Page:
"Mothers Unite! takes us beyond the mommy wars to paint a picture of hope: the prospect of diverse mothers' groups coming together to work for a better future. Jocelyn Elise Crowley intelligently unpacks abstract ideas about flexibility and mothers' solidarity (or lack thereof) to provide a clear road map for moving forward. Her book will open endless avenues for activism on behalf of families. She has made a truly meaningful contribution."
"Kudos to Jocelyn Elise Crowley for addressing a question that few have dared ask: How can we bridge the real and illusory divides that separate employed and nonemployed women? While others focus on the putative mommy wars, Crowley shows clearly and convincingly that mothers from diverse backgrounds share common interests and possess the potential to become a powerful political force. This book is a must for anyone who cares about creating a more flexible, humane, and family-supportive workplace."
"Mothers Unite! helps us understand an issue that completely puzzles citizens from other countries: why the over 70 percent of American women who work outside the home do not mobilize politically around issues of daycare, maternity leave, and flexible work practices. Better still, it offers a blueprint for change. A very interesting read!"
"Mothers Unite! addresses a timely and important topic. The potential for mothers' mobilization takes on special urgency today. Contested images of motherhood play a prominent role in current culture wars, and mothers’ vulnerability is heightened in the prevailing economic and political climate. Jocelyn Elise Crowley’s research on mothers groups’ stances toward workplace flexibility addresses a long-standing conundrum: why are policies that appear to offer benefits to employers and employees alike so infrequently implemented? Crowley’s answer to that question is new and original."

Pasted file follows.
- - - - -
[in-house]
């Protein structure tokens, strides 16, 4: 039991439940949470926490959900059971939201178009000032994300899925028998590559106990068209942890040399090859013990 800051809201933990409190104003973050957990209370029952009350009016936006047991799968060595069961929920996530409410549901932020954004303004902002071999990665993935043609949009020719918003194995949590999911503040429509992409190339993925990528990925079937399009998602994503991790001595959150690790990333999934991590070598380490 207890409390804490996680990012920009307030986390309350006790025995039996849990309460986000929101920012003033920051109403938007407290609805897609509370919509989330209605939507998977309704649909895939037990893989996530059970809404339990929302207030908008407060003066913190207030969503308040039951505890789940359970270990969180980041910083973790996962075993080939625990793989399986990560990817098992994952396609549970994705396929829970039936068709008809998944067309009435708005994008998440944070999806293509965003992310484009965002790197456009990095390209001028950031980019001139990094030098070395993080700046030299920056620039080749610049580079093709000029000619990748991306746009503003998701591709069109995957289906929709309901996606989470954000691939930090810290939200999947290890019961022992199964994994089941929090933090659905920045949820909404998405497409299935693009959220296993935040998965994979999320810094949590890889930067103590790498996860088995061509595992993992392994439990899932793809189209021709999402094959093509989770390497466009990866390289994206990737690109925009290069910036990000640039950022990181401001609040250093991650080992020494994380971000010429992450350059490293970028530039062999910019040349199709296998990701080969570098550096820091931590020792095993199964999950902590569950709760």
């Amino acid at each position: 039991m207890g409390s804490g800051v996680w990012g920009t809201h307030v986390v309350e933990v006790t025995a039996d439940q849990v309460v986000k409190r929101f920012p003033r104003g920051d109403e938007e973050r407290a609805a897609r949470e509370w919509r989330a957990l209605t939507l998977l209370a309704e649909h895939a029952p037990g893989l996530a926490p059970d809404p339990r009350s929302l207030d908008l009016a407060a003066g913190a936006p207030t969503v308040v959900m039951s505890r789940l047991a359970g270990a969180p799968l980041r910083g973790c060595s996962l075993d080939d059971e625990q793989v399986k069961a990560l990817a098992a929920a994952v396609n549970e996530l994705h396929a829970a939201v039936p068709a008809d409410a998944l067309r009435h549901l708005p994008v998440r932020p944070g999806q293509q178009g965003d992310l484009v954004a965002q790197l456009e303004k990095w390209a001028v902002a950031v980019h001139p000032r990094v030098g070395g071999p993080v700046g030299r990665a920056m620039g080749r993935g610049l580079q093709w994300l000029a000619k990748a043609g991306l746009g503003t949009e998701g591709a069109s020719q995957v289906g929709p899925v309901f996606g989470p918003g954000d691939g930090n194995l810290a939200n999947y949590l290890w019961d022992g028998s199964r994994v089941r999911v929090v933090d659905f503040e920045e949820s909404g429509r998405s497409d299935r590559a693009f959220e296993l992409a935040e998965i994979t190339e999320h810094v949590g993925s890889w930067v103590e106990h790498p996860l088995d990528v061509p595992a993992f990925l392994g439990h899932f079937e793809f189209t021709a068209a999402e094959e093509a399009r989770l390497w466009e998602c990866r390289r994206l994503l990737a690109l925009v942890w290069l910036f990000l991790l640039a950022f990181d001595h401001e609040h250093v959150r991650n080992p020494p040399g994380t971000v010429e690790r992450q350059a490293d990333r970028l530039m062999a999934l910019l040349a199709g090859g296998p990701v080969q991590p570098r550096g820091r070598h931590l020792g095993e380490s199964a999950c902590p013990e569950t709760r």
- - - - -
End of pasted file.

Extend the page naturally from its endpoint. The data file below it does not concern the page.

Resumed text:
"Analyzing five national mothers’ organizations, Rutgers public policy professor Crowley (The Politics of Child Support in America) makes her case for workplace flexibility as the issue most likely to unite American mothers into a coherent, politically effective “Mother’s Movement.” The groups profiled include Christian-based Mothers of Preschoolers (MOPS); Mothers & More, a support group for mothers moving in and out of the workplace; Mocha Moms, a support organization for mothers of color; the National Association of Mothers’ Centers (NAMC), which offers childcare and activities for mothers and children; and MomsRising, an online group that discusses topics of national interest to mothers. Crowley shows that the participants in these groups are mostly looking for community and peer support, and are much less embroiled in the “Mommy Wars” than the media suggest. Both stay-at-home and working mothers see the value in having flexible career options. These groups’ members are mostly middle-class, leaving out some lower-income women who might be most affected by broad policy changes, and aside from Mocha Moms, they are overwhelmingly white. Nevertheless, Crowley’s data shows that these mothers are indeed interested in family-friendly workplace reform, and she optimistically posits that if the groups coordinated their efforts, they could become a force for change."